Today’s post features commentary from guest author Julie Minerva.
I often joke with my clients that following issues too closely at the federal level can result in whiplash. To that regard, it has been a very active summer in Washington, DC on the water infrastructure front. Here’s a rapid fire look at some of the top items of interest that we are sure to hear more about in the fall. Try not to get whiplash.
W – WRDA. The House Transportation & Infrastructure Committee intends to use the fall to hold hearings in preparation for the next WRDA bill. With WRDAs in 2014 and 2016 Congress has made great strides in returning this authorizing bill for the US Army Corps of Engineers (Corps) back to its biennial schedule. Fingers crossed that they can do it again in 2018.
H – Hergott. Alex that is. He’s the Associate Director for Infrastructure at the Council on Environmental Quality. He has a wealth of infrastructure experience from his time on the Senate Environment & Public Works Committee and he is putting that to good use in the development of the Trump Administration’s forthcoming infrastructure proposal. If I were hosting a dinner for DC-insiders Alex would be at the top of my invite list.
I – Insurance. The National Flood Insurance Program (NFIP) expires at the end of September and the most likely path forward is a series of short-term extensions before a new full authorization can be agreed to. Congresswoman Waters (D-CA), the Ranking Member of the House Financial Services Committee, has proposed an amendment to the House FY18 Omnibus Appropriations bill calling for a one year extension of the current law. We’ll soon know if the House Rules Committee deems her amendment “in order” for floor debate.
P – Pavement. Much of the focus for flood risk reduction efforts has been on the Corps budget through the annual Energy & Water Development Appropriations bill. But the Senate FY 18 Transportation, Housing and Urban Development Appropriations bill (THUD) contains provisions to help promote permeable pavement and resilient infrastructure. Thumbs up THUD!
L – Line. Across the federal government, September 11th is the deadline for submitting FY19 line by line budget proposals to the Office of Management and Budget. OMB will use these submissions to formulate the President’s FY19 Budget Proposal for agencies like the Corps. Mark your calendar for the first week in February 2018 for the big FY19 budget reveal.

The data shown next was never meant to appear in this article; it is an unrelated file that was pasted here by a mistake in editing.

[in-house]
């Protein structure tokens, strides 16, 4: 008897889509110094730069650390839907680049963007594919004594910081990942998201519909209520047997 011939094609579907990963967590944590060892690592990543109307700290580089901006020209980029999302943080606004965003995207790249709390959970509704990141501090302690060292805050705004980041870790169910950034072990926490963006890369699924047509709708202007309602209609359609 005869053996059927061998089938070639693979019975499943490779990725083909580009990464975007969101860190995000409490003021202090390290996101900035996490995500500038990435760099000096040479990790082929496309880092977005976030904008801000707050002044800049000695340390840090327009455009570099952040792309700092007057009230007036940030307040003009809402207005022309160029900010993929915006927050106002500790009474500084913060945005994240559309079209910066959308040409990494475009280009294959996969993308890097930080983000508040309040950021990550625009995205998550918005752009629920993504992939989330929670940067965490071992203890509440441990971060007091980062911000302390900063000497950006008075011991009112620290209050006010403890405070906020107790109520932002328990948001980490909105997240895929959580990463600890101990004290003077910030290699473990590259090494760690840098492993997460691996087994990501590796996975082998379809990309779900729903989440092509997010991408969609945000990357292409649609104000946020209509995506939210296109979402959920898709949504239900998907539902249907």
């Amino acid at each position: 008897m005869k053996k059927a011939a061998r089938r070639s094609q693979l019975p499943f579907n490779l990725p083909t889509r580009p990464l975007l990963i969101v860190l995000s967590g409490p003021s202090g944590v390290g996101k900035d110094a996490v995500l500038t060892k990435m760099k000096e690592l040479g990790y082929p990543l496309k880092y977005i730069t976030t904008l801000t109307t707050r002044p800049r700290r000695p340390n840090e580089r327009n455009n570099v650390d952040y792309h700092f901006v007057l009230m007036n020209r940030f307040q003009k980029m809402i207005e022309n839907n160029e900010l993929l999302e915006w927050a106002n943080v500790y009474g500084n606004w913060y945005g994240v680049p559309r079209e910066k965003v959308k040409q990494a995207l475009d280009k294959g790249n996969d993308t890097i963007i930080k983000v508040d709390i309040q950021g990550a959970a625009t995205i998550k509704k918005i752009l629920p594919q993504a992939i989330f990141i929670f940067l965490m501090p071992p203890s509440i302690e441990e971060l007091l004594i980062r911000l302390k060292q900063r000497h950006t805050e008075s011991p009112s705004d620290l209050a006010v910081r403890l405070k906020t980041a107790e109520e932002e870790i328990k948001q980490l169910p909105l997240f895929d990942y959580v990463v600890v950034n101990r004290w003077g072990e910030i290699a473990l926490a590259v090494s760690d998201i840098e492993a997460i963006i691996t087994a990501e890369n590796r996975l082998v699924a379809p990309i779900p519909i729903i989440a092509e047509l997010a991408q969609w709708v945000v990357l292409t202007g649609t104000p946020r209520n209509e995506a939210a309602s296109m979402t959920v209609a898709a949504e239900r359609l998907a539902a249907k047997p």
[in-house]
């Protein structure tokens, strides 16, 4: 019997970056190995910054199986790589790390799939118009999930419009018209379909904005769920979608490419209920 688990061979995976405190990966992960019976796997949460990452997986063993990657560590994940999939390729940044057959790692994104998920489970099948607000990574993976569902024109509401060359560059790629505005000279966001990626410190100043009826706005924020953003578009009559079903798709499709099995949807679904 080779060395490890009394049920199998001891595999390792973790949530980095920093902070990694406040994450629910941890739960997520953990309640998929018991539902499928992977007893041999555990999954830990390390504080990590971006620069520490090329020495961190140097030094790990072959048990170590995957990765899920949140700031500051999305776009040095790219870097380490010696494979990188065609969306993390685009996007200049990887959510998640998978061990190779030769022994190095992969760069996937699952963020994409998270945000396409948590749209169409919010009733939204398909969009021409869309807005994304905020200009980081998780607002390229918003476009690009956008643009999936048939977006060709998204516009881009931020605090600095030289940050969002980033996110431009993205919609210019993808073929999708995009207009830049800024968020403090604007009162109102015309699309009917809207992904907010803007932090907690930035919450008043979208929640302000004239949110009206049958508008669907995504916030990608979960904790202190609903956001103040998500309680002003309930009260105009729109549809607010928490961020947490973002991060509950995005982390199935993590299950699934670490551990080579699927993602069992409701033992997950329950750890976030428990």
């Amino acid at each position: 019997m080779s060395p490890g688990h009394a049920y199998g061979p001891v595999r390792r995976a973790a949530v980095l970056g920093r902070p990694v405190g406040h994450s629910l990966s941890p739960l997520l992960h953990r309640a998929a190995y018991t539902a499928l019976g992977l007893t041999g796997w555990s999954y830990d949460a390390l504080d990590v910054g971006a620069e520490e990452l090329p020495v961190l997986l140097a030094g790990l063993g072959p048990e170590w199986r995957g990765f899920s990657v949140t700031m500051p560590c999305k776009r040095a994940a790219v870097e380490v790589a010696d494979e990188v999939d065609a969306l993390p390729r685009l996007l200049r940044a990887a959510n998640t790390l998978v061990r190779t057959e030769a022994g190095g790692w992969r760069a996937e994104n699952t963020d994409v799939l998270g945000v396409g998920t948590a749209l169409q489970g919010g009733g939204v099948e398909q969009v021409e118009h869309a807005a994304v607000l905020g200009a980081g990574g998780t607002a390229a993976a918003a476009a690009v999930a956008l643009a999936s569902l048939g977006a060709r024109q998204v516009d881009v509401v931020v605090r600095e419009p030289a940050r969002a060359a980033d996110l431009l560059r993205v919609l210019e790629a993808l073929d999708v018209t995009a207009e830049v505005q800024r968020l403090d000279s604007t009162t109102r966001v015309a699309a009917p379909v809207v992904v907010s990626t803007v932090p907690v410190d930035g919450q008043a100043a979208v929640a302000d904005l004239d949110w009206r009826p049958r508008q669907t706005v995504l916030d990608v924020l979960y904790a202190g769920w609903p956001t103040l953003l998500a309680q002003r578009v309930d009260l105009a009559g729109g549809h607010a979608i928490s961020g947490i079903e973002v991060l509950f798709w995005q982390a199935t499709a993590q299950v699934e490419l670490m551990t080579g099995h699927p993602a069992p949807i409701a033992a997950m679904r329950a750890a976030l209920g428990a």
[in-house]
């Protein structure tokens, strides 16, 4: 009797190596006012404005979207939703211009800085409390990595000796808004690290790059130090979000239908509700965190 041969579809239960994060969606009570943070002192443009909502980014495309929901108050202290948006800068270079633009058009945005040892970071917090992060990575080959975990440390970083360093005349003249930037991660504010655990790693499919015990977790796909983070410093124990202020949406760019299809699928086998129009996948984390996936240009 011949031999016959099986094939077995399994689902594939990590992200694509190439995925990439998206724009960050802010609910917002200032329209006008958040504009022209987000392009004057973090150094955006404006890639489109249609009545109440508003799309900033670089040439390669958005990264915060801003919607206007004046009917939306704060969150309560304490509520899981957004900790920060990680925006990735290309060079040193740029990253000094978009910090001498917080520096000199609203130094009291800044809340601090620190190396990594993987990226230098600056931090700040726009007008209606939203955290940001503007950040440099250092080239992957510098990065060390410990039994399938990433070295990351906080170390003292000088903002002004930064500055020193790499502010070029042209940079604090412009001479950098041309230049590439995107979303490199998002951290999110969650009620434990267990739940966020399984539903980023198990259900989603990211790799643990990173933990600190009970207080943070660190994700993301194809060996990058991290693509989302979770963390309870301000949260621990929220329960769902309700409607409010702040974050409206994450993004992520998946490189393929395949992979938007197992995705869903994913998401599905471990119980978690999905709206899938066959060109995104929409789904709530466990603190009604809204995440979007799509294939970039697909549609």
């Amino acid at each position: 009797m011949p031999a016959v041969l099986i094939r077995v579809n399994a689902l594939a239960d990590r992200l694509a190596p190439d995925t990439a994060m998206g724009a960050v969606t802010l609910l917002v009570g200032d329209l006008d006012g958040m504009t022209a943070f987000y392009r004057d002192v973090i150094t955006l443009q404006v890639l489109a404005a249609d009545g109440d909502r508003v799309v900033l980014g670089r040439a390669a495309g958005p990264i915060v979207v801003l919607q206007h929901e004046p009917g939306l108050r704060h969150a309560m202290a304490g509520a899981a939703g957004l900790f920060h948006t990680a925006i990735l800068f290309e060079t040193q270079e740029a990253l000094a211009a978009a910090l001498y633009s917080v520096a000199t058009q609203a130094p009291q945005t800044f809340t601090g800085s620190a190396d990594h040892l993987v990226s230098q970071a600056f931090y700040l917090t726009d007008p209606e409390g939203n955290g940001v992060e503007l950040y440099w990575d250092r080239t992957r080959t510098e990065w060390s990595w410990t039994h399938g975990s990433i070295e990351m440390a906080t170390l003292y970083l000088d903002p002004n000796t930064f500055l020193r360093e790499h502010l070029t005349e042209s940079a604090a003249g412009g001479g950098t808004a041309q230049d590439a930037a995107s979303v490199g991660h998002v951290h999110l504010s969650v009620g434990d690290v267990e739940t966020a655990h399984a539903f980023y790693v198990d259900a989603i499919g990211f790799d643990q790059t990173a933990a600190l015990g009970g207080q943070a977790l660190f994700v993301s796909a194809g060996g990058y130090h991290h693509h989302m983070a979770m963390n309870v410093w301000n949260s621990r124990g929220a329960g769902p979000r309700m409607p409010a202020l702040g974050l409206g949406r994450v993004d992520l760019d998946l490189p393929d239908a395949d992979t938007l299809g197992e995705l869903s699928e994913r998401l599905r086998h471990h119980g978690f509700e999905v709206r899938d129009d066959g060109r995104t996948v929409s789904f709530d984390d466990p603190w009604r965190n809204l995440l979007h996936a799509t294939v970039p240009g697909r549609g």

A – Advisory. Before it even had a chance to get off the ground, the President dissolved the White House Advisory Council on Infrastructure. But rest assured, infrastructure remains a priority for the Trump Administration.
S – Standards. As part of the President’s August 15th Executive Order on “Establishing Discipline and Accountability in the Environmental Review and Permitting Process for Infrastructure” he also cancelled the Obama Administration’s Federal Flood Risk Management Standards. The FFRMS had drawn repeated fire from Senator Cochran, to name one very powerful and well placed opponent.
H – Harvey. The President has already pledged federal assistance for those impacted by Hurricane Harvey and it will be up to Congress to provide funding. Before the rain even stopped falling several members of the New York/New Jersey congressional delegation called out the junior Senator from Texas for opposing federal aid for Super Storm Sandy back in 2012. Responding to Harvey will weigh heavily on congressional leadership when Congress returns to the Capitol next week. For Houston’s sake, let’s hope politics can be put aside.
Julie Minerva is a Washington, DC based infrastructure advocate who specializes in Civil Works and all things related to the US Army Corps of Engineers. You can find her at: firstname.lastname@example.org